AAN updates guideline on preventing stroke in nonvalvular atrial fibrillation

September 23, 2014

A new guideline released by the American Academy of Neurology provides recommendations on identifying previously undetected nonvalvular atrial fibrillation and therapies for reducing the risk of stroke in patients with this cardiac condition.

A new guideline released by the American Academy of Neurology (AAN) in February 2014, provides recommendations on identifying previously undetected nonvalvular atrial fibrillation (NVAF) and therapies for reducing the risk of stroke in patients with this cardiac condition.

The guideline states cardiac rhythm monitoring devices with continuous recording or automatic detection algorithms are preferred over those with patient-triggered recording as many NVAF episodes are clinically asymptomatic. Recognizing that the NVAF detection rate of cardiac rhythm monitoring is probably related to monitoring duration, the guideline recommends considering monitoring for prolonged periods (e.g., 1 or more weeks) instead of short periods (e.g., 24 hours).

The guideline emphasizes individualized, informed decisions on antithrombotic medication use, taking into account potential risks, benefits, and preferences. Use of a risk stratification scheme may help identify patients at higher risk of stroke and those without clinically significant risk. Individuals with NVAF and no additional stroke risk factors might not be offered anticoagulation or they may be offered aspirin.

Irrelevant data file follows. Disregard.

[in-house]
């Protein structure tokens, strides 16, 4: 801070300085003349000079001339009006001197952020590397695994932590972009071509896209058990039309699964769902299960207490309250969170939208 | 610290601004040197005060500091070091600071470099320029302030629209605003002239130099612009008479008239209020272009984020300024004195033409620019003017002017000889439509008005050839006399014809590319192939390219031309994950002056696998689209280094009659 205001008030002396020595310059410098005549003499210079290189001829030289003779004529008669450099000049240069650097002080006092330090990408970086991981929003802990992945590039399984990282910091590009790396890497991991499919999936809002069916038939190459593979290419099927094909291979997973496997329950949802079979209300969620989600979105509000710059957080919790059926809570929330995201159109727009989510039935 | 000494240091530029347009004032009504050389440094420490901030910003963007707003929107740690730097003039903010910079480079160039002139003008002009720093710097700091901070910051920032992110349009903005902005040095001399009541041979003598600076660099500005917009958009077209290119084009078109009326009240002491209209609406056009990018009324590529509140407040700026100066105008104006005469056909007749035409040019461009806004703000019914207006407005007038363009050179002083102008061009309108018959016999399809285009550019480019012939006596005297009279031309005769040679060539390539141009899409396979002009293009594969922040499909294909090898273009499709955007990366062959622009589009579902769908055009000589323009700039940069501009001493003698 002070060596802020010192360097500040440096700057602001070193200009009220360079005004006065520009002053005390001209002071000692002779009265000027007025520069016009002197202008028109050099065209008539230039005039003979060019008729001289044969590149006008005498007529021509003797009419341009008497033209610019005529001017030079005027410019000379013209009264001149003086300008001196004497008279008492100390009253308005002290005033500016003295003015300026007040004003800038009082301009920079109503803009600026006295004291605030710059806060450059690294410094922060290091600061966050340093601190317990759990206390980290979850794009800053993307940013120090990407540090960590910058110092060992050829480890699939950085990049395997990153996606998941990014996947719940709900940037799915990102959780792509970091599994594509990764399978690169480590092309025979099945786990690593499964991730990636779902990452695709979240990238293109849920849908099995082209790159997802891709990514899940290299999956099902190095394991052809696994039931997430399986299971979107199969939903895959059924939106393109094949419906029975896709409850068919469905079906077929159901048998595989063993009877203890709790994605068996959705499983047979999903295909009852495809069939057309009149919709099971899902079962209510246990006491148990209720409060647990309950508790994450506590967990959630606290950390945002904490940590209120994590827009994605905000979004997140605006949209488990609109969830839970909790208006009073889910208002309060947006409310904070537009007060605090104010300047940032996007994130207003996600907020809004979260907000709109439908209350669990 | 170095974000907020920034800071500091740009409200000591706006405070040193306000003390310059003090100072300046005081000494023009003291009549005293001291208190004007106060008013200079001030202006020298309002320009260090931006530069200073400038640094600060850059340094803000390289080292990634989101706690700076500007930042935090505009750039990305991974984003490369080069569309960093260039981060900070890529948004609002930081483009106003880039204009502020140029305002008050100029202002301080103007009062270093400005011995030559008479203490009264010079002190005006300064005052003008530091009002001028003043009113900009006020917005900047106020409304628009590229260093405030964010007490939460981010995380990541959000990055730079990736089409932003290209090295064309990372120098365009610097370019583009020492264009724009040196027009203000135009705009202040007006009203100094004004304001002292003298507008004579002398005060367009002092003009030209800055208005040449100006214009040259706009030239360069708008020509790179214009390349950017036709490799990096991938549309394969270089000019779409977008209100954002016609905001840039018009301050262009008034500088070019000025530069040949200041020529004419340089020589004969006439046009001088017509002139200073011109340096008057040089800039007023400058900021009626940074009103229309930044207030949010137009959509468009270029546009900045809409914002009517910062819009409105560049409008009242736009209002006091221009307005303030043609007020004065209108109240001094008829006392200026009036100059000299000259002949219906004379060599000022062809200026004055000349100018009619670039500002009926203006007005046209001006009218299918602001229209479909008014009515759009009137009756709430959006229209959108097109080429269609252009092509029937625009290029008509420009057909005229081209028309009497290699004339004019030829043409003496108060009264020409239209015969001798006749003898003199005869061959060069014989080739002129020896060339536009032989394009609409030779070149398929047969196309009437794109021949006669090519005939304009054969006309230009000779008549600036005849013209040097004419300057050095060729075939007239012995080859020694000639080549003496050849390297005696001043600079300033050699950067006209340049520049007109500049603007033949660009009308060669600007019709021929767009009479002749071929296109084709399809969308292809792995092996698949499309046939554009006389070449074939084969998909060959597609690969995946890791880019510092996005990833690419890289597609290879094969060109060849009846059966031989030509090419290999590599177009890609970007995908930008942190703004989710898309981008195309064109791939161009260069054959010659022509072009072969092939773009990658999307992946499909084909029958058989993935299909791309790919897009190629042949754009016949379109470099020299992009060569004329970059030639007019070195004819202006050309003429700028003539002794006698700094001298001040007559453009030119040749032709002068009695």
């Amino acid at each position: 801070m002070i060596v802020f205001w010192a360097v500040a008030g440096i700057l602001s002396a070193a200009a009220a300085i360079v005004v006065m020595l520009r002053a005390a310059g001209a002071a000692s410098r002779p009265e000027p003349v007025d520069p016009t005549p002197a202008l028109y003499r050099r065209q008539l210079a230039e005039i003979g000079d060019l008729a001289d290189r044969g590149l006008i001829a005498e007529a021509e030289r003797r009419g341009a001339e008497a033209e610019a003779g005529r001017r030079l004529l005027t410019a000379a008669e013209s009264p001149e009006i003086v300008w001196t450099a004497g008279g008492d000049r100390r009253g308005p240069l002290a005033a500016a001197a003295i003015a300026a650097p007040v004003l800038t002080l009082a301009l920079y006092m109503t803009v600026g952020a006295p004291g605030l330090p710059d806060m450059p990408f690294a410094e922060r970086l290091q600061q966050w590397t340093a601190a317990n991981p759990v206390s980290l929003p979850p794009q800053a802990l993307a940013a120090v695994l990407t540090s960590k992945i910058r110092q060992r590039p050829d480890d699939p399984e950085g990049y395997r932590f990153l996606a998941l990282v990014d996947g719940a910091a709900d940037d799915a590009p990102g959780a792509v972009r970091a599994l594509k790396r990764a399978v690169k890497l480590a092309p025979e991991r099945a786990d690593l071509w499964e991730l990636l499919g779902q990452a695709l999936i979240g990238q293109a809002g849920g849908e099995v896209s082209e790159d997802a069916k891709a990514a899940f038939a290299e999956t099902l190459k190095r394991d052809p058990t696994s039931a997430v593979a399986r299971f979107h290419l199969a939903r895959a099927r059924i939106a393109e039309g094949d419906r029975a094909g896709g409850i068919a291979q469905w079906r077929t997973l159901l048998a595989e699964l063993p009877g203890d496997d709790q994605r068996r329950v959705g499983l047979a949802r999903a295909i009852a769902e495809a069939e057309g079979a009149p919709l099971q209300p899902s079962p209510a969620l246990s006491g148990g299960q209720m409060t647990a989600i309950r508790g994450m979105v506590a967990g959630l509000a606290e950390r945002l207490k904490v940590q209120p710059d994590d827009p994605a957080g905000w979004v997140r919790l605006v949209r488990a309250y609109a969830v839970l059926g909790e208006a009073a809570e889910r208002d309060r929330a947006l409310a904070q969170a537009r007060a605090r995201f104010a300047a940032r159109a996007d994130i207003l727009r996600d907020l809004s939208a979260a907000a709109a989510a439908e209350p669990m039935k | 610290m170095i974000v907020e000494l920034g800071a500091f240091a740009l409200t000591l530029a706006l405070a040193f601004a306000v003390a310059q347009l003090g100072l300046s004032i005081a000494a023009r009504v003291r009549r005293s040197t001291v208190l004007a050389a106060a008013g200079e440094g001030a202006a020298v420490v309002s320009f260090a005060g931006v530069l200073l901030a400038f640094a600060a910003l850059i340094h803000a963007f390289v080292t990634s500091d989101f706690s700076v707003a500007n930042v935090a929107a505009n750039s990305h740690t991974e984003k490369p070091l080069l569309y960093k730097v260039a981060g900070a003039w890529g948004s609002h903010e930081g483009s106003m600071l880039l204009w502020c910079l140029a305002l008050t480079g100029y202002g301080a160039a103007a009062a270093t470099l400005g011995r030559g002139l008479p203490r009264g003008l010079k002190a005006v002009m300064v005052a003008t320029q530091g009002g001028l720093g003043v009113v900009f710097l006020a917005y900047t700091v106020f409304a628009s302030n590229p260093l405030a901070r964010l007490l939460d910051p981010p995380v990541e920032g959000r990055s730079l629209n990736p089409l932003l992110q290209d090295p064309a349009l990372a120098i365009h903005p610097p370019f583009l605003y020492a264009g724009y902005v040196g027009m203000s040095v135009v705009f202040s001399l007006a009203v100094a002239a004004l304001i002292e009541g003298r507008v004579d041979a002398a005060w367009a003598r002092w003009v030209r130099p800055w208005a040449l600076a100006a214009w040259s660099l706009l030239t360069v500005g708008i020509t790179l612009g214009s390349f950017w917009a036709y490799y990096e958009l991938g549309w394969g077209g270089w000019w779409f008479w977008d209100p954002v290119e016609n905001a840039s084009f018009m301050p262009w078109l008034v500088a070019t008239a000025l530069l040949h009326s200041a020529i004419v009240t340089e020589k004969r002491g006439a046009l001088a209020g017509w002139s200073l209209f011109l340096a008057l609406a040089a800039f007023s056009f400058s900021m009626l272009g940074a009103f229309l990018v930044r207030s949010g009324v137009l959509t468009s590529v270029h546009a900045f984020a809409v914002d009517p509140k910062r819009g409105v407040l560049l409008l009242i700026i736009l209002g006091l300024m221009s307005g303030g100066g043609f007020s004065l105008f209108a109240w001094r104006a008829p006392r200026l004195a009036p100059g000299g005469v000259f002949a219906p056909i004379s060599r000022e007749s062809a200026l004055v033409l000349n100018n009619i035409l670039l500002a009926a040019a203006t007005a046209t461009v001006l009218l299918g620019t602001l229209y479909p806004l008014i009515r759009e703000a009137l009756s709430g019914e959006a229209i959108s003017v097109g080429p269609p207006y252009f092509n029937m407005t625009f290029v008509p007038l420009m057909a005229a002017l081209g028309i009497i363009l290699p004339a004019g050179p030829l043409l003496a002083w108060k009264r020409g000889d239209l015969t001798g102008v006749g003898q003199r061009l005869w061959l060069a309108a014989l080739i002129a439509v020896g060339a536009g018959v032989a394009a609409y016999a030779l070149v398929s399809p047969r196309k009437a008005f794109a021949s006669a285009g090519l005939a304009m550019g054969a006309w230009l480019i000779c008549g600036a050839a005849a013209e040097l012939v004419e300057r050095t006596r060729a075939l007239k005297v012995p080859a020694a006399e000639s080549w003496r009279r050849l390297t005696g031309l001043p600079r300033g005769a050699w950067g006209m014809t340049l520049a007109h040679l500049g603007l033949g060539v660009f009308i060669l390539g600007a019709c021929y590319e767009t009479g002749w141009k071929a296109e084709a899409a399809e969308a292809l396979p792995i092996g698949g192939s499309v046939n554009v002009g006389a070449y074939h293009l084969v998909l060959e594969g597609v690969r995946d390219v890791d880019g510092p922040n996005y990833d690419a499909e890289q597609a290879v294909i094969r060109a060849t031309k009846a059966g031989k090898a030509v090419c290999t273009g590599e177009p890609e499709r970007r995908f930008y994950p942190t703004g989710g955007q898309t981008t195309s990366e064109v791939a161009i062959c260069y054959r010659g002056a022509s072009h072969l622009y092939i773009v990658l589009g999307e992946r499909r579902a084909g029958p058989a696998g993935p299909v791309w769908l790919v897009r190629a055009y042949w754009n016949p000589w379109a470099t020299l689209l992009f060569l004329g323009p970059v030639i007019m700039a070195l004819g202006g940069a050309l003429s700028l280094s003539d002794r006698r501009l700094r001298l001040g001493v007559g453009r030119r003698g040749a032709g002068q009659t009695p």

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Based on their review of clinical trial data for new anticoagulants, members of the guideline committee concluded dabigatran, rivaroxaban, and apixaban are at least as effective, if not superior, to warfarin for reducing stroke.

Use of warfarin may be continued in patients already well-controlled on that anticoagulant, but the new anticoagulants have the advantage of eliminating the need for international normalized ratio (INR) monitoring and so may be particularly considered when there is concern about poor patient compliance with INR monitoring.

Dabigatran, rivaroxaban, or apixaban are also specifically recommended for use in patients at increased risk of intracranial bleeding, and apixaban is recommended for patients at increased risk for GI bleeding.

Recommendations also addressed anticoagulant use in elderly patients (>75 years) and those with dementia or occasional falls, populations in whom there are reservations about anticoagulant treatment based on perceived high risk of bleeding. The guideline recommended routinely offering oral anticoagulant therapy to elderly patients if they have no history of recent unprovoked bleeding or intracranial hemorrhage. Oral anticoagulation might also be offered to patients with dementia or occasional falls but with counseling that the risk-benefit ratio of their use is uncertain in this population.

The review found insufficient evidence for making practice recommendations on oral anticoagulant use in patients with end-stage renal disease.

The guidelines were created based on a systematic literature review of papers published since 1998, the year of the previous AAN practice parameter on stroke prevention in NVAF, and using expert consensus. The full guidelines may be accessed at http://aan.com/guidelines